No meds required: 3 ways schools can help ADHD kids without resorting to risky psychiatric drugs

Normal children tend to be inattentive at times, hyperactive, and sometimes impulsive. However, there are some children who have all those qualities amplified. These children have Attention Deficit Hyperactivity Disorder, or ADHD, and it affects 4–12 percent of all school-aged children.

ADHD is one of the most common behavioral disorders that spring from childhood, at an estimated rate of 5.29 to 7.1 percent in children and adolescents, and at 3.4 percent in adults. While most people think ADHD can be outgrown, it actually carries over from childhood to adulthood. When ignored, individuals with ADHD develop unfavorable behaviors such as addiction, poor time management, poor organization, lack of concentration, and low self-esteem.

Children with this disorder generally have these three main characteristics: inattention, hyperactivity, and impulsivity. Inattention encompasses the inability to complete tasks, difficulty in following directions, forgetfulness, and problems with organization. Hyperactivity may include symptoms such as the inability to sit still, restlessness, and the inability to remain quiet. Symptoms of impulsivity include speaking out of turn, blurting out answers (before hearing the whole question), and the inability to wait.

We all know that most children act this way sometimes, but children with ADHD display these signs almost all of the time.

The causes of ADHD are currently unknown, but most experts believe that it may be genetic. Other factors that may give rise to ADHD are chemical imbalances, traumatic head injuries, brain irregularities and disorders, exposure to toxins, and poor nutrition. Most of the food that children love can also intensify the symptoms of ADHD. Food items such as chocolate, candies and sodas have high sugar content and caffeine that aggravates hyperactivity. Too much exposure to electronic devices and video games may also worsen their condition.

Since children spend most of their time at school, the school must be able to take care of children with this disorder. Disciplinary procedures in school today do not prove effective for children with ADHD. Conventional teaching methods and techniques will work on normal school children, but will not work on individuals with a hyperactive brain. However, most schools maintain the same customary, no matter what condition a student may have. As a result, ADHD children grow up without the knowledge of how to control their impulsivity and hyperactivity.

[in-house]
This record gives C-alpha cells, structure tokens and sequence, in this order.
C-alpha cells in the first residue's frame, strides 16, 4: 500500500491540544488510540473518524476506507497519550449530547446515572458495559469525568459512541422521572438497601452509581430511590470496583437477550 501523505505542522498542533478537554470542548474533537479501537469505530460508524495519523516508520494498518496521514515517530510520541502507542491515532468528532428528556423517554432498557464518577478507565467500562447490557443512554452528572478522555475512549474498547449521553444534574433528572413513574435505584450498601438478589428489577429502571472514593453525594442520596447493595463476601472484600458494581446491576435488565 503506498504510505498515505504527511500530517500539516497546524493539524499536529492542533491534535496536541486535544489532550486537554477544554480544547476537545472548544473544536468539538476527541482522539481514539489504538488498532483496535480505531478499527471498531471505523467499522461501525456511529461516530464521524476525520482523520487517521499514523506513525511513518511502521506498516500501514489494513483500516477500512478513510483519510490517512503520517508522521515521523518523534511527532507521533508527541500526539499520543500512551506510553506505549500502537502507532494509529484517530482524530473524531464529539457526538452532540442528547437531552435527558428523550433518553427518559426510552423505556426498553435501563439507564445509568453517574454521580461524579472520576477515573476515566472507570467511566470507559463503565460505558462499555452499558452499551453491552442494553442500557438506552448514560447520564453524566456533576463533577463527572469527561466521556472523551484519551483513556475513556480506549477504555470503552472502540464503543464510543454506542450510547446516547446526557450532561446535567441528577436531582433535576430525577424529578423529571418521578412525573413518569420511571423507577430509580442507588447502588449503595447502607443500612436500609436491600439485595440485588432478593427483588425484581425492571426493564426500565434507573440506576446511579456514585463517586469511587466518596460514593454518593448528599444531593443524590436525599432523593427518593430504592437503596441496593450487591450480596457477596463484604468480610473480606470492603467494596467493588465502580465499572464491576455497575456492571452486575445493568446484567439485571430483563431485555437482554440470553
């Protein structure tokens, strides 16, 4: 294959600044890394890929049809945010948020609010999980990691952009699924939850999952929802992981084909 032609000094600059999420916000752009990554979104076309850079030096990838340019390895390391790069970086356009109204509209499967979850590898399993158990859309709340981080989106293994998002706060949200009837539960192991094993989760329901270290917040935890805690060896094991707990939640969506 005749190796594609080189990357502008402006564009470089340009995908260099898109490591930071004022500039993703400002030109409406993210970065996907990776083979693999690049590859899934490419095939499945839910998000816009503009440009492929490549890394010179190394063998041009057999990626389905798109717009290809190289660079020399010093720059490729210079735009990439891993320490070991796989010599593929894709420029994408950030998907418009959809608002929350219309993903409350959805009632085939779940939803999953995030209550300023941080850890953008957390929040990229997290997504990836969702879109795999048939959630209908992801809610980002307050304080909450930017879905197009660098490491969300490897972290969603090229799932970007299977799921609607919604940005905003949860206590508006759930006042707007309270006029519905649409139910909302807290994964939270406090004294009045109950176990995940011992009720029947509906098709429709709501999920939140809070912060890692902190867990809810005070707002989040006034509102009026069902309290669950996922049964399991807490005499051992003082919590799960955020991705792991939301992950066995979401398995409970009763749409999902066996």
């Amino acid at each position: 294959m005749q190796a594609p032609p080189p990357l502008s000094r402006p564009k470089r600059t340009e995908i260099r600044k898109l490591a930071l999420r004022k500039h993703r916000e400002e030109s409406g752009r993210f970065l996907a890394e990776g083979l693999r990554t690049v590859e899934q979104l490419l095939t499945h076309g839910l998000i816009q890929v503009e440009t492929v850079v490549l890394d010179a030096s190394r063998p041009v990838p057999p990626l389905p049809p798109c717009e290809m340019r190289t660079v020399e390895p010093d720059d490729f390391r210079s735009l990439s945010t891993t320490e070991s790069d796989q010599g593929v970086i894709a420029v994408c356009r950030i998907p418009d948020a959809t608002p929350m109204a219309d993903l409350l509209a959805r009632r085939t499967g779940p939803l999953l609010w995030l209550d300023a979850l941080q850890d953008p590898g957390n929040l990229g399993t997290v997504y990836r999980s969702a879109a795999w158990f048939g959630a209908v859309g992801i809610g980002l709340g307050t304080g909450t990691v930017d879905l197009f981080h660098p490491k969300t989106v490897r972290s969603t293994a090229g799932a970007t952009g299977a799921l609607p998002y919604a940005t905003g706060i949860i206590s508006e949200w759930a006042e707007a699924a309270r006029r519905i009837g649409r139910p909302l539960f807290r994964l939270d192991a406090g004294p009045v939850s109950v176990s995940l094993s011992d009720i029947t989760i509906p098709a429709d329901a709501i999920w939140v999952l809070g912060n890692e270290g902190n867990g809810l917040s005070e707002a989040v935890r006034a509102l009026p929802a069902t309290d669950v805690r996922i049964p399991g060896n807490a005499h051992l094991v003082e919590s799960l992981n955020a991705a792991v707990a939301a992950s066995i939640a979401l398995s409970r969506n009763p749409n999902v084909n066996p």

• Freedom – Setting more time for recess will allow children with ADHD more time to spend their energy. Social skills will be developed this way, especially through constant interaction with their peers. Schools can also choose to implement additional “free” time each day. Allotted time for free play teaches ADHD children that their excess energies can be spent at a specific time – teaching them discipline and patience.
  • Self-regulation – Schools should also incorporate lessons on breathing, yoga, meditation, or other self-control methods into their curriculum. Teaching these techniques to children with ADHD will help them control their emotions, thoughts, and physical movements that hinder them from being still during class hours. Deep breathing techniques are known to reduce stress levels and blood pressure, as well as promote better blood flow to the brain.
  • Direction – Teachers could help children with ADHD by encouraging them to join sports or dance clubs. This will help them work with their peers (social skill development) and create a means to turn their hyperactivity into something that can positively contribute to the school community. Teachers can also choose to variate their lesson plans with some movement-based activities. “Active” learning prevents children from sitting for long hours, and can also make a boring topic fun and easy to learn.

Other ways to help a child cope with ADHD is by spreading information and awareness on ADHD through health classes. Children should learn what ADHD is and how to socialize or befriend a child who has it. Good nutrition may also be key in helping children manage their energy levels. Families of children with ADHD can also show their support by enrolling their children in some family therapy sessions, or creating a “safe space” where they can let go of their built-up energy.

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